Oil Surplus Returns as Supplies Climb and Omicron Hits, IEA Says
(Bloomberg) -- Global oil markets have returned to surplus and face an even bigger oversupply early next year as the omicron variant impedes international travel, the International Energy Agency said.
Supplies are rebounding around the world -- from the current OPEC+ ramp-up and sales from strategic reserves, to record output in the U.S., Canada and Brazil next year -- the IEA said. With jet fuel demand also faltering amid the new virus strain, global oil inventories could swell at a rate of 1.7 million barrels a day in the first few months of 2022.
“Much-needed relief for tight markets is on the way, with world oil supply set to overtake demand starting this month,” the Paris-based agency said in its monthly report. “The steady rise in supply, combined with easing demand, has considerably loosened our balances.”
Oil prices have held up so far amid the emergence of the new Covid strain, trading just below $75 a barrel in London, as fuel use has yet to suffer a major hit. Overall, the IEA sees a muted impact of just 100,000 barrels a day on next year’s fuel consumption as vaccination campaigns limit the spread.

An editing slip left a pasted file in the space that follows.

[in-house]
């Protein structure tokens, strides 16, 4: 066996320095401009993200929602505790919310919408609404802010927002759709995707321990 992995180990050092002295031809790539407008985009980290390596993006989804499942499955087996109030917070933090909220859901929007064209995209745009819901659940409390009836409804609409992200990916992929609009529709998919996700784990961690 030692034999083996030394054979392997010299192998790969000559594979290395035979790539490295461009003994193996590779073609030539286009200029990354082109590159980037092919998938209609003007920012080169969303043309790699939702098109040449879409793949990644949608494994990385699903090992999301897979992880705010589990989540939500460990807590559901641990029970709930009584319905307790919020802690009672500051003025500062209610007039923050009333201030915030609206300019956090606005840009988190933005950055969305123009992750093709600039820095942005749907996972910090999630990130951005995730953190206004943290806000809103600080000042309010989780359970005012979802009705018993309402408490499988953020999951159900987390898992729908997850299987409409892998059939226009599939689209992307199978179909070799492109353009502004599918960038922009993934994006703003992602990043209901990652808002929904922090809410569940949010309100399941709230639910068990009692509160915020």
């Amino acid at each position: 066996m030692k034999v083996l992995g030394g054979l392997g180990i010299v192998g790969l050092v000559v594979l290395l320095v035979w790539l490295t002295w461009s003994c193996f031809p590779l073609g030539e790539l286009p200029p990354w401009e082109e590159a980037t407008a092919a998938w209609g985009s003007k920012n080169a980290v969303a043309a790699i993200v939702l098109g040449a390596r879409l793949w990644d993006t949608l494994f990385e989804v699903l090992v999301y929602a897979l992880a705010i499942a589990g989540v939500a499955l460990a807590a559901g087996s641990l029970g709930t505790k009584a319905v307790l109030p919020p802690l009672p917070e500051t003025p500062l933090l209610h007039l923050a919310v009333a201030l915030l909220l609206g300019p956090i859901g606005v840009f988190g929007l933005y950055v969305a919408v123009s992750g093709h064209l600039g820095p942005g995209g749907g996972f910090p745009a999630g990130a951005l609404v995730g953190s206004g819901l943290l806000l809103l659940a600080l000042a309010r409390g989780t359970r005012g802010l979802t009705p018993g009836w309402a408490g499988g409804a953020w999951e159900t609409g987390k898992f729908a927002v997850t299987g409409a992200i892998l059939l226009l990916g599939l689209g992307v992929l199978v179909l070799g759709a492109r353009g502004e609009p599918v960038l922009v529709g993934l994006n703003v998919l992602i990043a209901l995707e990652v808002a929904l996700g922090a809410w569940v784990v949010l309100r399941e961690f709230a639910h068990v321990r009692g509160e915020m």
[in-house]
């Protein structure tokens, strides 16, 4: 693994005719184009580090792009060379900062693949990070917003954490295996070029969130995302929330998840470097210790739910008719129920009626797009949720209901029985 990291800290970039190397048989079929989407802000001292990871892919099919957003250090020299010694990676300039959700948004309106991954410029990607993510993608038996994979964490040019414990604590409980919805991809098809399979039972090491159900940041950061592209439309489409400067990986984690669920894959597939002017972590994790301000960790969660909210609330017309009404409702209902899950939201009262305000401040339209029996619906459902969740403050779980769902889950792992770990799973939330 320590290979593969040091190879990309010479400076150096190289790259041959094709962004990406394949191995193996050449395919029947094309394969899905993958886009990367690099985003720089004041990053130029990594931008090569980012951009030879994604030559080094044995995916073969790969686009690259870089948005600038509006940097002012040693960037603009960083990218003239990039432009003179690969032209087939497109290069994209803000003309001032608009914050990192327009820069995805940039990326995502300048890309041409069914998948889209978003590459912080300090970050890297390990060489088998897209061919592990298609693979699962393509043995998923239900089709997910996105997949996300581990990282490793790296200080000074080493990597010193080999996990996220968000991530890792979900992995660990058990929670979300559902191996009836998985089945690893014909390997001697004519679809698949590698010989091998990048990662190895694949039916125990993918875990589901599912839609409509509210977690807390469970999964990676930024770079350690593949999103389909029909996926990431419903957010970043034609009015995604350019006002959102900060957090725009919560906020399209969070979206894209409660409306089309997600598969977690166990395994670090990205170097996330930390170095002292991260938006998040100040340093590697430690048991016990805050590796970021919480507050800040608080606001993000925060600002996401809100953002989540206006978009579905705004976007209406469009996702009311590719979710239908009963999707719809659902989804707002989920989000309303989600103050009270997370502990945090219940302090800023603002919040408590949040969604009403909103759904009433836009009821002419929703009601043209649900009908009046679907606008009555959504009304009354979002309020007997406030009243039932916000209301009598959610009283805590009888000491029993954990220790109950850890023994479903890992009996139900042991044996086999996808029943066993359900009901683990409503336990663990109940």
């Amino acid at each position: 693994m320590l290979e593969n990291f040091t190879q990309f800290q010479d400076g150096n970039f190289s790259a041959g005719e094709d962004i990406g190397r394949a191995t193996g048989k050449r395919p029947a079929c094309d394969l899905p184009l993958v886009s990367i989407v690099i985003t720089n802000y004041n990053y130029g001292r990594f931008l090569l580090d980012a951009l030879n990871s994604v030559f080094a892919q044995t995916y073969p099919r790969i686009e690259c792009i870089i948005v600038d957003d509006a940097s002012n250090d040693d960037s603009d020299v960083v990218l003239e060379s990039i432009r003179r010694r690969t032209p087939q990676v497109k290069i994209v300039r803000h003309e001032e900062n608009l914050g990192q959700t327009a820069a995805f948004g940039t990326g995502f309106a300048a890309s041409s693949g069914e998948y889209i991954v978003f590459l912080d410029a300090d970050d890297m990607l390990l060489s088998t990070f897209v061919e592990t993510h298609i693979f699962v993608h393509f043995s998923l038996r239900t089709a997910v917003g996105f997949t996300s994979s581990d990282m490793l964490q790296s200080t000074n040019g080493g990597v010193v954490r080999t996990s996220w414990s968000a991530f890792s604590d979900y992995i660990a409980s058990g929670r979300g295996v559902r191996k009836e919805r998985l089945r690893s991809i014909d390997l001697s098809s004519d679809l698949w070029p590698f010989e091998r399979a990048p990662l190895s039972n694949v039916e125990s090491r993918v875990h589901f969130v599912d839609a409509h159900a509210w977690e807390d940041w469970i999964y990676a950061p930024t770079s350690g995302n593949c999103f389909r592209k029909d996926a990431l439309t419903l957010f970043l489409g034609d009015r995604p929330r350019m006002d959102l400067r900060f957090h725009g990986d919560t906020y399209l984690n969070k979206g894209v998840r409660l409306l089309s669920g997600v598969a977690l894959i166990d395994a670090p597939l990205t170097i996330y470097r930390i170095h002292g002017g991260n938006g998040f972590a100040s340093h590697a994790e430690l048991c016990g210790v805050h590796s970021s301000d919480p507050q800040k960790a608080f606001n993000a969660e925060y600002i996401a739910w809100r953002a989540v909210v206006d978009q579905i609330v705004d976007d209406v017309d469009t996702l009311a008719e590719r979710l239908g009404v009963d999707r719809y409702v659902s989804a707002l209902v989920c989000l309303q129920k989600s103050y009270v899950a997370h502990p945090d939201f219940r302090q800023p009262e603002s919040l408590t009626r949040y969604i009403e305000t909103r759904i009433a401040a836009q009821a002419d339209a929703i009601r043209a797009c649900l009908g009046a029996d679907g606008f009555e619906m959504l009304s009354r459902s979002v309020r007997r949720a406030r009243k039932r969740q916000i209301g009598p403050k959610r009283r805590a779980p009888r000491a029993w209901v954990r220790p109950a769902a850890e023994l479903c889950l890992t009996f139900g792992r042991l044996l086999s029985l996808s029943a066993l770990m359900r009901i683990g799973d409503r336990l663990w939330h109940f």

“The surge in new Covid-19 cases is expected to temporarily slow, but not upend, the recovery in oil demand that is under way,” it said.
But the combination of a seasonal pullback in fuel demand, deepened by the effects of omicron and coupled with resurgent supply, is setting the market up for a potential glut early next year. The IEA lowered forecasts for global oil demand in the first quarter by 600,000 barrels a day.
The 23-nation OPEC+ alliance led by Saudi Arabia and Russia has agreed, with some persuasion from U.S. President Joe Biden, to press on with restoring production it halted during the pandemic. Meanwhile, the U.S. and other consumers are set to release barrels from emergency reserves after deciding that OPEC’s increases didn’t go far enough.
At the same time, producers besides the Organization of Petroleum Exporting Countries and its partners are ramping up output toward all-time highs -- namely the U.S., Brazil and Canada, according to the IEA. American production jumped by 340,000 barrels a day in November amid continued gains offshore, and as higher prices allowed shale explorers to boost drilling.
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